Almost everything about Grafton and its architecture revolves around the railroad. John Grafton, an engineer with the B&O, provided the name, but the story persists that it was named because so many branch lines converged with the main line here that crews called it the “...

Marion County

By: S. Allen Chambers Jr.

Marion County, formed in 1842, was named for Revolutionary War hero General Francis Marion. The county began to enjoy a boom at the turn of the twentieth century when mining of its rich coal deposits began. In December 1907, a series of explosions and ensuing fires killed 361...

Fairmont

By: S. Allen Chambers Jr.

Fairmont, strategically situated on the Monongahela River, was established by the Virginia General Assembly on January 19, 1820, as Middletown. The name reflected its location between Clarksburg to the south and Morgantown to the north. The community had grown sufficiently to be...

Downtown Fairmont

By: S. Allen Chambers Jr.

Downtown's grid, which extends only two or three blocks in each direction from the central intersection of Jefferson and Adams streets, has been termed the President's Grid, as most of its streets are named to honor U.S. presidents. In April 1876, a fire virtually...

Residential Fairmont

By: S. Allen Chambers Jr.

At the turn of the twentieth century, Fairmont Avenue could hold its own with the great residential streets of America. In 1941 the WPA guide to West Virginia described it as a street of “elaborate mansions in landscaped grounds, built by coal barons in the...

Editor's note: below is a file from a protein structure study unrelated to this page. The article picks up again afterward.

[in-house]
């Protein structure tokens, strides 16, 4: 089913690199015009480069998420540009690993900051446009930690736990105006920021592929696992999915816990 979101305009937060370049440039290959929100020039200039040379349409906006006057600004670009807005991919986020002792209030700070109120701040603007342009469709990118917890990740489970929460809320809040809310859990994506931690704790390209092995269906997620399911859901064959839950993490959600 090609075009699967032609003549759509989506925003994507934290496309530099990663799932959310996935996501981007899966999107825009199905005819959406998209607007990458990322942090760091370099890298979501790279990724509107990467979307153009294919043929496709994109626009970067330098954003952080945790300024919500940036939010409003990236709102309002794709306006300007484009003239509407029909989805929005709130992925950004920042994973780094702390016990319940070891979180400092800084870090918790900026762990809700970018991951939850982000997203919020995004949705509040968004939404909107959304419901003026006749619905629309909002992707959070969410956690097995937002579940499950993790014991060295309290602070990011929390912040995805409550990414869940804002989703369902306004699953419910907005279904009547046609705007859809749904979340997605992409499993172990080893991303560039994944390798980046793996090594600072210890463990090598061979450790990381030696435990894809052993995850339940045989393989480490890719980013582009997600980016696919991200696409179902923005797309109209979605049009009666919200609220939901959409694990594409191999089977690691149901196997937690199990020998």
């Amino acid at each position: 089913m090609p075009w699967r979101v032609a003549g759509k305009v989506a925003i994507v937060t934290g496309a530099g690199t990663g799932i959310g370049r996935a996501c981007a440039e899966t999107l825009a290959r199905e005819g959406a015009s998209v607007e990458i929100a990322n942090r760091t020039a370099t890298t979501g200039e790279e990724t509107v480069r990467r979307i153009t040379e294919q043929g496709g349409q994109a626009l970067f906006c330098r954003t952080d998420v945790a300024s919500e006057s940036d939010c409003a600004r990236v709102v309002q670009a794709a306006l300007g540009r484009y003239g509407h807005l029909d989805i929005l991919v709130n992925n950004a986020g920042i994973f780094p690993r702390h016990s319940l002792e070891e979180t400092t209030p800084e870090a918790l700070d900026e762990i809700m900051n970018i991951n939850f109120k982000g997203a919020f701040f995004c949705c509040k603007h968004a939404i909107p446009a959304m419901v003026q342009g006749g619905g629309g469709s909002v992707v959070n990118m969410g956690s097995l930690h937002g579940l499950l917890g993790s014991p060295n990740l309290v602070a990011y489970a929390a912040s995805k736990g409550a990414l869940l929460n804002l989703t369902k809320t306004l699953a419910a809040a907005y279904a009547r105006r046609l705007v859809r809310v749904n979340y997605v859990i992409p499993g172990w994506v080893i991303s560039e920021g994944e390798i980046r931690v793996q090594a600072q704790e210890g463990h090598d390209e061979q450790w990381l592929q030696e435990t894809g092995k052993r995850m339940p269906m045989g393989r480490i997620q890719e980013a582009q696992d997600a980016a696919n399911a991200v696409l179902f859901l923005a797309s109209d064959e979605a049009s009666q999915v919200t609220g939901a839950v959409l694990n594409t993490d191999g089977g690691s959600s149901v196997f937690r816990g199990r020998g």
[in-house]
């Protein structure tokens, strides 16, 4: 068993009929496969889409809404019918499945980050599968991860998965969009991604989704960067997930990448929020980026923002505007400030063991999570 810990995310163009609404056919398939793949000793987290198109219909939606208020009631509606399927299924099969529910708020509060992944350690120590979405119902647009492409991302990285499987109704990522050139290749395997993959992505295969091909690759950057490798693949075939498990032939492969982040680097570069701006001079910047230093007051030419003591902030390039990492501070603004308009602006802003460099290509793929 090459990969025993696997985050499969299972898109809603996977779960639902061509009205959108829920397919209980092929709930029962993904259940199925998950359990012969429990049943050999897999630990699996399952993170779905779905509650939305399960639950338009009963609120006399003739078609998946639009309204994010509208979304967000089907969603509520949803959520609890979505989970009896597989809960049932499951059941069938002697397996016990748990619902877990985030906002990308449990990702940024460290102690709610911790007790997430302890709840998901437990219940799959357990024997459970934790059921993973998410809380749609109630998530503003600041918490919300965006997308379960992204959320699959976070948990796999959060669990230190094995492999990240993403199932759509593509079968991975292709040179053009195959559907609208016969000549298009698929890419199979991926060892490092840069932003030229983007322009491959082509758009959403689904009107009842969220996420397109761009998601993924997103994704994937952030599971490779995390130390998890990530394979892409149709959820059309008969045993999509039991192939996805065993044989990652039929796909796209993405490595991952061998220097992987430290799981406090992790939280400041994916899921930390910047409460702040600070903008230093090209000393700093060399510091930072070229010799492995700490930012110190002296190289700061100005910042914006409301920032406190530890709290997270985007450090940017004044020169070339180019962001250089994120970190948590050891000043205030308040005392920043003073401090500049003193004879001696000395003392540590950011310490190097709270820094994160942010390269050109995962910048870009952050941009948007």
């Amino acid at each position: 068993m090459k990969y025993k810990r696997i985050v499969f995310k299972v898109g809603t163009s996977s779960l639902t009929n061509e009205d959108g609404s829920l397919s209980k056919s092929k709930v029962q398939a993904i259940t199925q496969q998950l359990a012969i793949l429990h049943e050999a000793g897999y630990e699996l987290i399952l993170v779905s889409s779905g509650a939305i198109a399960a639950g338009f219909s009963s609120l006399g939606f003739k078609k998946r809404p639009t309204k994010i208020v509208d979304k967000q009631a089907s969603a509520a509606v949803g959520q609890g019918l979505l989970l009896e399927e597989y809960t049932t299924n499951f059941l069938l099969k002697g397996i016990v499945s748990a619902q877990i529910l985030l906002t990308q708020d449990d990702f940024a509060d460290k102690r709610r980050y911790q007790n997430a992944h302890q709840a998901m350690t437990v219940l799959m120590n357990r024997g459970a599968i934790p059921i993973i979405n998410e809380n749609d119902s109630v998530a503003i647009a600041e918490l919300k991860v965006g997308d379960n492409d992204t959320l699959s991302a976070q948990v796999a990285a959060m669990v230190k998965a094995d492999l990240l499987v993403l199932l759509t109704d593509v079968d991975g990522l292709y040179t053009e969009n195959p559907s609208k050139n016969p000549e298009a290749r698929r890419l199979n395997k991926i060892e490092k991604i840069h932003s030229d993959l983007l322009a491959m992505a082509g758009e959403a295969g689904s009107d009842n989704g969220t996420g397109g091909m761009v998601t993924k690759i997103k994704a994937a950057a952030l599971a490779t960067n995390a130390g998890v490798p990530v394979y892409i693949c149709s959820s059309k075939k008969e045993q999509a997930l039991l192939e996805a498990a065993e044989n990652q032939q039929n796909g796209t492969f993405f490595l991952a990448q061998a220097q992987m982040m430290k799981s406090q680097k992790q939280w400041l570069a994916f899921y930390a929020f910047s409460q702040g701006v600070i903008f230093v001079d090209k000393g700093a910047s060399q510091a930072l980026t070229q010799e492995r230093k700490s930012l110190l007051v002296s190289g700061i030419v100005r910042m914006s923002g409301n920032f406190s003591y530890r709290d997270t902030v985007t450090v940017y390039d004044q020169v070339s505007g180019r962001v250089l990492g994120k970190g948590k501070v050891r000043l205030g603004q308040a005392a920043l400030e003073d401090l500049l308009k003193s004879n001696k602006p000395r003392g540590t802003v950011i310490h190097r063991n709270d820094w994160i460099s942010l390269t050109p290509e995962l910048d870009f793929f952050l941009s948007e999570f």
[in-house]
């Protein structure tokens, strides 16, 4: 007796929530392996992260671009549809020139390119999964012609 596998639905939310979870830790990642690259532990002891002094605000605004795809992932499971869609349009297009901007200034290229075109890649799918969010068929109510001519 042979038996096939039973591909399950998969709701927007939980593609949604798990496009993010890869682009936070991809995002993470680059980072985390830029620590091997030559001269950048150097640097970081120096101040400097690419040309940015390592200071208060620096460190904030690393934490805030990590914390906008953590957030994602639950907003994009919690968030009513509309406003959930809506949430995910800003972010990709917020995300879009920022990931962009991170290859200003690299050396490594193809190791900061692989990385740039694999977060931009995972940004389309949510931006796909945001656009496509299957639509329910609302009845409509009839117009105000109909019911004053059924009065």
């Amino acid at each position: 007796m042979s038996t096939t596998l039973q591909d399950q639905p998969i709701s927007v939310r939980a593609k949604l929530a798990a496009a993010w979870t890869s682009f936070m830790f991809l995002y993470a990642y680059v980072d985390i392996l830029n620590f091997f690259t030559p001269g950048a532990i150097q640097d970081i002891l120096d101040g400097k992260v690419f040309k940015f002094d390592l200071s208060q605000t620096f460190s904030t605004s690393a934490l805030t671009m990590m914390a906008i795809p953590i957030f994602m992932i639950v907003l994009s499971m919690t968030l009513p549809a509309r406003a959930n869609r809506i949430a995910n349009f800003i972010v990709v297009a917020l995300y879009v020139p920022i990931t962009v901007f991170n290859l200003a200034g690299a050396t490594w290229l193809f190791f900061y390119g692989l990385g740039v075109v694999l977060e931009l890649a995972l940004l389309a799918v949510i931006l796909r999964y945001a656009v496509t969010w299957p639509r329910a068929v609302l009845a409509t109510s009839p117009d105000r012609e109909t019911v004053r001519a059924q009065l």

Mannington

By: S. Allen Chambers Jr.

Mannington, first named Koontown after landowner Samuel Koon, prospered in the midnineteenth century as a trading center for surrounding farmers and lumbermen. The B&O arrived in 1852, and the town was incorporated in 1856 as Mannington, its new name honoring one of the...

Harrison County

By: S. Allen Chambers Jr.

Harrison County, created in 1784 from Monongalia County, is named for Benjamin Harrison V, a Virginia signer of the Declaration of Independence, governor, and father of U.S. president William Henry Harrison. Early observers commented on its varied topography and timbered hills...

Clarksburg

By: S. Allen Chambers Jr.

Clarksburg, settled soon after the Revolution, honors George Rogers Clark in its name. It became the Harrison County seat in 1785, a year after the county was created. Only two years later, Randolph Academy became the first officially chartered Virginia school west of the...

Downtown

By: S. Allen Chambers Jr.